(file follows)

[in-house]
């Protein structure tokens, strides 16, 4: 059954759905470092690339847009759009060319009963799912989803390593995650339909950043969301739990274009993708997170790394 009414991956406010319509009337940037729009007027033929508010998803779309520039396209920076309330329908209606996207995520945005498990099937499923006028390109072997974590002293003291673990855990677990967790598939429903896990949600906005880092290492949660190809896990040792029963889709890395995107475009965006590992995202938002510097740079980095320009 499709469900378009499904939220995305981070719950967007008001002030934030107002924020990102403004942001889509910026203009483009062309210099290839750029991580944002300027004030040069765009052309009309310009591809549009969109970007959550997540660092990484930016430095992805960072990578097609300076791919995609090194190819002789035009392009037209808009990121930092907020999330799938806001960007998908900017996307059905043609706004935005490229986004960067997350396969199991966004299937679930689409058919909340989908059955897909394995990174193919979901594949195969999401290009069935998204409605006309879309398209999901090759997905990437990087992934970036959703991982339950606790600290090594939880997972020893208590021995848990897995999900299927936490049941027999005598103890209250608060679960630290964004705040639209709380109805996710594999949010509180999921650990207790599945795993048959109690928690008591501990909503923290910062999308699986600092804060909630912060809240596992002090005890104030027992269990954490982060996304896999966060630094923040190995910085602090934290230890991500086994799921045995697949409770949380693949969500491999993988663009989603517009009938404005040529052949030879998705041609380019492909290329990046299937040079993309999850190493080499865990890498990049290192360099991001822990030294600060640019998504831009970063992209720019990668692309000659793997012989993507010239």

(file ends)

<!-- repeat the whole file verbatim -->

[in-house]
């Protein structure tokens, strides 16, 4: 059954759905470092690339847009759009060319009963799912989803390593995650339909950043969301739990274009993708997170790394 009414991956406010319509009337940037729009007027033929508010998803779309520039396209920076309330329908209606996207995520945005498990099937499923006028390109072997974590002293003291673990855990677990967790598939429903896990949600906005880092290492949660190809896990040792029963889709890395995107475009965006590992995202938002510097740079980095320009 499709469900378009499904939220995305981070719950967007008001002030934030107002924020990102403004942001889509910026203009483009062309210099290839750029991580944002300027004030040069765009052309009309310009591809549009969109970007959550997540660092990484930016430095992805960072990578097609300076791919995609090194190819002789035009392009037209808009990121930092907020999330799938806001960007998908900017996307059905043609706004935005490229986004960067997350396969199991966004299937679930689409058919909340989908059955897909394995990174193919979901594949195969999401290009069935998204409605006309879309398209999901090759997905990437990087992934970036959703991982339950606790600290090594939880997972020893208590021995848990897995999900299927936490049941027999005598103890209250608060679960630290964004705040639209709380109805996710594999949010509180999921650990207790599945795993048959109690928690008591501990909503923290910062999308699986600092804060909630912060809240596992002090005890104030027992269990954490982060996304896999966060630094923040190995910085602090934290230890991500086994799921045995697949409770949380693949969500491999993988663009989603517009009938404005040529052949030879998705041609380019492909290329990046299937040079993309999850190493080499865990890498990049290192360099991001822990030294600060640019998504831009970063992209720019990668692309000659793997012989993507010239």